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5 ways to get rid of joint pain

Several years ago, my Dad’s joint and muscle stiffness disappeared overnight.
The solution was simple – I just advised him to drink a glass of water before bed and one on waking – but this simple solution doesn’t work for every client.

Fortunately though, there are many other simple things that can have dramatic results.

Here are 5 tips for reducing muscle and joint pain, if you have it:

1. Drink more clean water – 2 liters per day is a good starting point, but the ideal amount for you as an individual will depend on your body weight.

2. Remove gluten from your diet, completely.

3. Avoid cow’s milk for 60-days to see if you feel better.

4. Try avoiding the nightshade family of foods for 60-days – potato, tomato, peppers (all), chilli, goji berry and eggplant (aubergine). These foods can trigger muscle and joint pain.

5. Take an Epsom salt bath, or use magnesium flakes in a bath 3-4 times per week (magnesium can calm down pain)

See how you go with these recommendations but also be aware that they may not be enough if you have parasites, fungi and bad bacteria lurking in your gut.

The inflammation they cause in the digestive system can spread round your body like a fire spreading round a house.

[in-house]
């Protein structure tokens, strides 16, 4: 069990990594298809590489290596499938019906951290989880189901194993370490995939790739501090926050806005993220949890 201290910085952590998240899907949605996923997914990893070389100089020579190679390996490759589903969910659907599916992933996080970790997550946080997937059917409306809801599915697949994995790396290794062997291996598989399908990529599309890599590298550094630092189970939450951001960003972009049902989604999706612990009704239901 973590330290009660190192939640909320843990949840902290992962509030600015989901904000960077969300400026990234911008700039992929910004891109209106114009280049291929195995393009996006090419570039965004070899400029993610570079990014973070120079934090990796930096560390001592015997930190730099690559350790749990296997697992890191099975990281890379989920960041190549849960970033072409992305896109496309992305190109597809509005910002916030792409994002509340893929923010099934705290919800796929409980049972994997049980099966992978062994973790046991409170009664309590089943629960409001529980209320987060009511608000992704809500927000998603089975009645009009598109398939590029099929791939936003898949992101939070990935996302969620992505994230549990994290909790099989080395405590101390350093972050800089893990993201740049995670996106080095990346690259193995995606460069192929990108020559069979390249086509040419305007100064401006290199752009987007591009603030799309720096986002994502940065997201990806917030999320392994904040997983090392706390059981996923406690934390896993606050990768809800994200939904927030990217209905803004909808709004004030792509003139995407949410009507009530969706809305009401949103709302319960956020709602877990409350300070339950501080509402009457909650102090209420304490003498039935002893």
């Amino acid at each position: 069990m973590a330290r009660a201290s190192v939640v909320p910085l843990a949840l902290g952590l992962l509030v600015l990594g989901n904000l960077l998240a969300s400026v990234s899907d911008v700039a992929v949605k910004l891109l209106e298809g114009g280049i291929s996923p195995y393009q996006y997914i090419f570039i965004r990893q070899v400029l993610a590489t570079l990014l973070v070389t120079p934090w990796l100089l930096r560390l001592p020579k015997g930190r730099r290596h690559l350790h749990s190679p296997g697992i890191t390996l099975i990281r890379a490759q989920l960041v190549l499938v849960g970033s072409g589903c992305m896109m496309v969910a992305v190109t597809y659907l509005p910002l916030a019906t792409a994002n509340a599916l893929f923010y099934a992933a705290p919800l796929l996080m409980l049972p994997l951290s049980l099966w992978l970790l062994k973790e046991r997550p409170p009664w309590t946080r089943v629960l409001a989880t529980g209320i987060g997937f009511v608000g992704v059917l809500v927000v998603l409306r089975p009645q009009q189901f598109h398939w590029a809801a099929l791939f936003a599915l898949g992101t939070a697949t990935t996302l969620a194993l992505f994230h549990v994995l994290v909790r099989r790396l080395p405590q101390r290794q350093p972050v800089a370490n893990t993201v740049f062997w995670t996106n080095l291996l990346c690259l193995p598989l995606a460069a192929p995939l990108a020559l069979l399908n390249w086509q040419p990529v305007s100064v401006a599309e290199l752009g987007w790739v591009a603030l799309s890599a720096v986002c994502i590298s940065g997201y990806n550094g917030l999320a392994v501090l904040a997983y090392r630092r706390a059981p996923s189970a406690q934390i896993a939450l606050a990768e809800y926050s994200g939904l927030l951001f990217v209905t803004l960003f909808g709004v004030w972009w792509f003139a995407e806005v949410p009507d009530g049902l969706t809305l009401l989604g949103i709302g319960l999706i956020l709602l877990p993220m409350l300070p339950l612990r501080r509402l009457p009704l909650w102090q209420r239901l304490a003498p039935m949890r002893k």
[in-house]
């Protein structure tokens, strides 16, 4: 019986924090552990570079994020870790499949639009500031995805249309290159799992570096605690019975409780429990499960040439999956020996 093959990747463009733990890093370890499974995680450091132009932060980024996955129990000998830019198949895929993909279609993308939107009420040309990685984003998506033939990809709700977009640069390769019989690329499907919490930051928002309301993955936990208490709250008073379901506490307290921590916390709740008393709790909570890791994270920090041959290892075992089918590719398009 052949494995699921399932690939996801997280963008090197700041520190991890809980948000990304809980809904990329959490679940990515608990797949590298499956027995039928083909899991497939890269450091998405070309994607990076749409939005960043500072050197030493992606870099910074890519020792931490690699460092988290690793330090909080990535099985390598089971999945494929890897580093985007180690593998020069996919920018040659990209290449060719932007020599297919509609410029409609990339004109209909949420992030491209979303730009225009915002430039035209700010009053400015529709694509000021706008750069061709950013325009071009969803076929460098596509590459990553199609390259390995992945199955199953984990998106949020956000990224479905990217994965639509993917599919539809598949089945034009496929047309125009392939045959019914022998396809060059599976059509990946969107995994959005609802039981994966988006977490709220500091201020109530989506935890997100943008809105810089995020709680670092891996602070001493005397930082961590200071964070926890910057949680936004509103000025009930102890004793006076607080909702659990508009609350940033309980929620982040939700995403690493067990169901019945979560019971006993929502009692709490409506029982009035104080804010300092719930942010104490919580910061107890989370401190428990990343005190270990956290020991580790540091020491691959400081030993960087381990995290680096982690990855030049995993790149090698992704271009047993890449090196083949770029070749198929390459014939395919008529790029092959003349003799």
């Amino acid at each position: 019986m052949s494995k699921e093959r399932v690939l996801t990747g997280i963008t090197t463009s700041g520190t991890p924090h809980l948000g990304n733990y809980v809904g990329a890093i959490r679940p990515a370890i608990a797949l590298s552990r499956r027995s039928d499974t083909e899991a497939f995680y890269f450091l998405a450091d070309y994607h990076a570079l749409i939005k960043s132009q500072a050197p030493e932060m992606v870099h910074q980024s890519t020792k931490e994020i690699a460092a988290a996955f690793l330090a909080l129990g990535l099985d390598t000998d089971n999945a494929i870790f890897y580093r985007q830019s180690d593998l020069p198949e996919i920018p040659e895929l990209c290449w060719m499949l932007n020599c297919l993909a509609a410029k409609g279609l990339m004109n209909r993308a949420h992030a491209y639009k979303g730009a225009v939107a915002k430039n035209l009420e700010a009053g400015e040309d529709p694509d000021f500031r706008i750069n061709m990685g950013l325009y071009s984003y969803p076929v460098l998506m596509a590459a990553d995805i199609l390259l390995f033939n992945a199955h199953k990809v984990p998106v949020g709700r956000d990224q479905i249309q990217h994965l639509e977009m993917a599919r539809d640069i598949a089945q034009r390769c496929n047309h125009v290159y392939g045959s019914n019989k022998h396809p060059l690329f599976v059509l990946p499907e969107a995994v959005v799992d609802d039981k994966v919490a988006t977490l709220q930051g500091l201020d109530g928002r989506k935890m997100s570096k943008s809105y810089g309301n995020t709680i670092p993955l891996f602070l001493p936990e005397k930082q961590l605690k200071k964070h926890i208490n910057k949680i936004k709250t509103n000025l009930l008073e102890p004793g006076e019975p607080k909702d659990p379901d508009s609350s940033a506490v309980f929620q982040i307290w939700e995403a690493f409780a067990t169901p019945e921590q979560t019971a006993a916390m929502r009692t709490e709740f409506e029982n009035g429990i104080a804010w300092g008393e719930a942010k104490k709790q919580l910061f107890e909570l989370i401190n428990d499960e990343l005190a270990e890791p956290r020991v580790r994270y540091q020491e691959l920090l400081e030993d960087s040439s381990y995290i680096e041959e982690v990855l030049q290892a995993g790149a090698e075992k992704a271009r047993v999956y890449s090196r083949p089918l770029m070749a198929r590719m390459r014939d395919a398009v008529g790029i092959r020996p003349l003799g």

In some cases, only by finding the bad bugs and removing them will you be able to reduce or remove your joint chronic pain. But don’t just take my word for it:

A few days after my Dad’s joint and muscle pain disappeared, a friend sent me an intriguing scientific paper by a chiropractor specializing in musculoskeletal pain.

It was by Dr. Alex Vasquez, who is widely regarded as a global authority on muscle and joint pain.

What he said really struck a chord with me because I’d seen some of my clients’ arthritic and muscular pain symptoms improve after removing gluten and other foods from their diet, and eliminating “bad bugs” from their guts.

Here’s what Dr. Vasquez says:

“For the majority of patients in outpatient clinical practice, the location of their dysbiosis (bad bug to good bug balance – DH) is the gut, which is easily assessed with specialized stool testing and parasitology examinations, and which is easily treated with oral botanical antimicrobials and dietary modification.

I consider stool testing extremely valuable and estimate that 80% of parasitology examinations return with at least one clinically-relevant abnormality.

Testing for and treating dysbiosis is an absolutely essential consideration in patients with gas, bloating, alternating constipation/diarrhea, irritable bowel syndrome, fibromyalgia, chronic fatigue syndrome, multiple chemical sensitivity, severe allergies, arthritis, and autoimmunity.”

I couldn’t agree more with Dr. Vasquez: when we run stool tests and find which good bugs are missing and which bad bugs are present, simply removing the bad and replacing the good often leads to significant health improvements. This goes for whether it’s for chronic fatigue, digestive symptoms like bloating, or problems elsewhere in the body, such as skin rashes.

And a stool test couldn’t be easier: it’s all done in the privacy of your own home. You just send off a sample in the packaging provided.

What’s more, if it comes back blank, you get a full refund.

You can arrange a test, or find out more about them, here.